Vincent Price comics definitely up to the quality of the great man's work... on Scooby Doo
So here’s a thing that exists: Bluewater Comics got a licensing deal with Vincent Price’s estate, and has been running a line of horror comics called “Vincent Price Presents” since 2008. This fall brings a trade paperback collection of a spin-off, Vincent Price: Tales from the Darkness. Is it worthy of the Vincent Price name? Insofar as the man pretty much never turned down a role, including voice work as “Vincent Van Ghoul” in The 13 Ghosts of Scooby-Doo, it’s entirely fair to say that this collection of four standalone horror tales is not inconsistent with parts of Price’s career. Like maybe Bloodbath at the House of Death.
Unlike the Vincent Price Presents series, where Price is often a character (sometimes a Crypt-Keeper type narrator), he’s largely absent from this volume, except for the first of the four stories, “The Raven vs. Dracula,” where the main character is a Price-lookalike named Aubrey Pitt, a.k.a. “The Raven,” who’s apparently a running character, just your basic wealthy playboy/stage magician/comically inept occult investigator, whose butler/chauffeur is a mummy. An evil modern vampire cabal brings Count Dracula back to life, and Pitt has to stop Dracula’s evil plan for world domination, blahblahblah. It’s a perfectly serviceable 22-page vampire story, but nothing surprising; there are a few cute self-referential bits — as the Count taunts him, Pitt says “I know your weaknesses. Such as crosses. And an excruciating love of Transylvanian history” — but all in all, it’s little more than a long chase, with some neck biting and the inevitable melting Count at the end. Unfortunately, it’s also the best story of the bunch.
The second story, “Rule to the Sky,” is a loose sequel to the Jules Verne novels Robur the Conqueror and The Master of the World which were loosely adapted into a 1961 movie starring Price as the Captain Nemo-ish bad guy, Robur. In this comic, Robur is a purple-haired steampunk cosplayer (complete with nonfunctional gears glued to his top hat) who’s bent on kidnapping pioneering aviators so the nations of the world will never take war to the air. He has a flying ship that looks like a cross between a Spanish galleon and the Yellow Submarine and artist Jill Lamarina apparently did only one drawing of the damned thing, which is then Photoshopped into either a left view or a right view as needed, including the scene below where it appears to be eating the U.S. Capitol or something.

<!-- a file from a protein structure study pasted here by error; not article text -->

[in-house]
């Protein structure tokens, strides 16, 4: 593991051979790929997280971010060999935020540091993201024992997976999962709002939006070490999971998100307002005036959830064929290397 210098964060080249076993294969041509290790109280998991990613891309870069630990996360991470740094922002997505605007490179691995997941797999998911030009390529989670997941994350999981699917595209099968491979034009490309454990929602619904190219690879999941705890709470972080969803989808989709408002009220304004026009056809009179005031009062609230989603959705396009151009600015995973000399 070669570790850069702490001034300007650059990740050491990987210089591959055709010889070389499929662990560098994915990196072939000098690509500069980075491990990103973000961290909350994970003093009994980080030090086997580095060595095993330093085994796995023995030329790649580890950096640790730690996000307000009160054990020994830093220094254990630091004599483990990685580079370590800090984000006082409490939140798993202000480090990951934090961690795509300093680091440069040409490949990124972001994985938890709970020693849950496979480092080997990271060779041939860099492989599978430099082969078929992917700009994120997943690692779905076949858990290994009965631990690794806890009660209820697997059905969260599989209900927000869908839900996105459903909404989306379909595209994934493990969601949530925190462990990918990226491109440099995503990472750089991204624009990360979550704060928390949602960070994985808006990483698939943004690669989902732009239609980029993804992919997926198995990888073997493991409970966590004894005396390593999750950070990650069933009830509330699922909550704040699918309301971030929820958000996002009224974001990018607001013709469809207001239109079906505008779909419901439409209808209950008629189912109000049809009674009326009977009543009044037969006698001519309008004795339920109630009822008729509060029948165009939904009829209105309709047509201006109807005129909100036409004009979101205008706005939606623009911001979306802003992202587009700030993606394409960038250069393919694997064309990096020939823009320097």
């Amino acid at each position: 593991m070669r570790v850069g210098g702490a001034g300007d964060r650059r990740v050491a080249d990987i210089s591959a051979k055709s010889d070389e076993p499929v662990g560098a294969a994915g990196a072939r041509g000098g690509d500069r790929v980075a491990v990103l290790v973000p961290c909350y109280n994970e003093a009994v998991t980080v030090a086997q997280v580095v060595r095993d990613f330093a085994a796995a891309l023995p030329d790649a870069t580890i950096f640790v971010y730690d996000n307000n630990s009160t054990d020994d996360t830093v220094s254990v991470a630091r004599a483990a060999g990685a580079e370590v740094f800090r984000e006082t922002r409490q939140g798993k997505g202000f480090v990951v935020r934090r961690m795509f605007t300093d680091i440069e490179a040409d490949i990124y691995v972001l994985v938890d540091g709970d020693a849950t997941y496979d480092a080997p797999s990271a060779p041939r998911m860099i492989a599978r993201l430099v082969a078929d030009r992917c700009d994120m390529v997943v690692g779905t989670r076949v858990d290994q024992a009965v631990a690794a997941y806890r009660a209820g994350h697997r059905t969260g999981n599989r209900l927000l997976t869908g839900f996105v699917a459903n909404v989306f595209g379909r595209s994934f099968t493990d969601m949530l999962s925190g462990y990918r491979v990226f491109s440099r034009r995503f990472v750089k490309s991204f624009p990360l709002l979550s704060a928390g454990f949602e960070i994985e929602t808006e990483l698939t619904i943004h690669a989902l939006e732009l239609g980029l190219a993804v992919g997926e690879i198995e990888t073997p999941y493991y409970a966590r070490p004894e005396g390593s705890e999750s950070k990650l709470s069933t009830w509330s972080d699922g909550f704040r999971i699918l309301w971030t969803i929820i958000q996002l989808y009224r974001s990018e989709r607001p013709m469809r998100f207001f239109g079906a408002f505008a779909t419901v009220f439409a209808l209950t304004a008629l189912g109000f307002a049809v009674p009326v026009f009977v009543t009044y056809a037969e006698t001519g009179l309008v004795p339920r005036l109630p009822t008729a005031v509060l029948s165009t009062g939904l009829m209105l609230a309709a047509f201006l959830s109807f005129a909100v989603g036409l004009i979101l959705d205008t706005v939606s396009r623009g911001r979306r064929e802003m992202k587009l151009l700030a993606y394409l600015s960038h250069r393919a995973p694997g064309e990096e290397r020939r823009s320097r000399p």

For good measure, we also get one more view of the exact same thing, in black and white, as a newspaper photograph. Who knows, maybe it’s actually a very clever joke about the cheesy special effects and use of stock footage in the 1961 film? And then there’s the character drawings, which look like they’ve escaped from someone’s DeviantArt account. Robur himself appears to be some sort of steampunk hybrid of Tim Curry and Willy Wonka:
Nobody should have to look at 20 pages of that. Lamarina is a competent artist whose other work includes “realistic” comics about the boy band One Direction, which means her work here is intended to look like it was done by a high school student who just needs encouragement and a lot of practice. No thanks. But what about the story? You’ve seen the Disney version of 20,000 Leagues Under The Sea; this just takes place in the air. Yes, of course there’s a pipe organ.
The third story, “In Shadows,” doesn’t appear to have any overt Vincent Price connections; it’s one of those monster-from-dreams haunts a woman’s real life things, and it’s entirely forgettable, except I’m not sure if it’s merely incompetently drawn, or if it’s a realistic depiction of an alternate universe where posters actually read “Weelcome Miss Haystalk 2007” and “A family tradition celebreting 50 years” — you know, like Bizarro-World. Also, there is a monster, and everyone dies.
The final story, “The End,” is supposed to be some kind of anti-war Twilight Zoney thing, in which a man in a business suit guides a bunch of people through a museum showing the horrors of war, in increasingly graphic “your tax dollars at work” vignettes of torture and slaughter. As the tour progresses, Suit Guy brings them to an electric chair and picks a young woman to sit in it, explaining, “You deserve this. You all deserve this. You will be punished for what you’ve done.” Does she get electrocuted? Damned if I can tell; looks like maybe not, but on the next page, a guy who defended her is being ripped to pieces by dogs in an Abu Ghraib simulation, and then Suit Guy is explaining that everyone on the tour is getting what they deserve, because of what they did, or didn’t do, to/for their fellow man. And then Suit Guy herds everyone to the final room, a free-fire zone where they’re all shot to death for their crimes, “Because of what you did. Your part in the horrors of war.” It’s the kind of “we are all responsible” thing that is maybe meant to be Deep, but is mostly just nonsensical — it really does feel like something that was thrown together by an earnest college freshman who wants to Say Something Important, but it’s an incoherent mess. Nice scene of a guy’s eyeball getting shot out, though. (OH! I was slightly entertained by this and am a monster TOO!)
Vincent Price: Tales From the Darkness is sort of trying to bring back the days of the great EC horror anthologies, like Tales From the Crypt or Shock SuspenStories; maybe it could have gotten away with it, if it weren’t for its own darn lackluster storytelling and indifferent art.
On a scale of Applejack to Princess Luna, Vincent Price: Tales From the Darkness is a fan-art page on Tumblr where you can’t quite tell which character is which.
Vincent Price: Tales From the Darkness $5.99 Kindle edition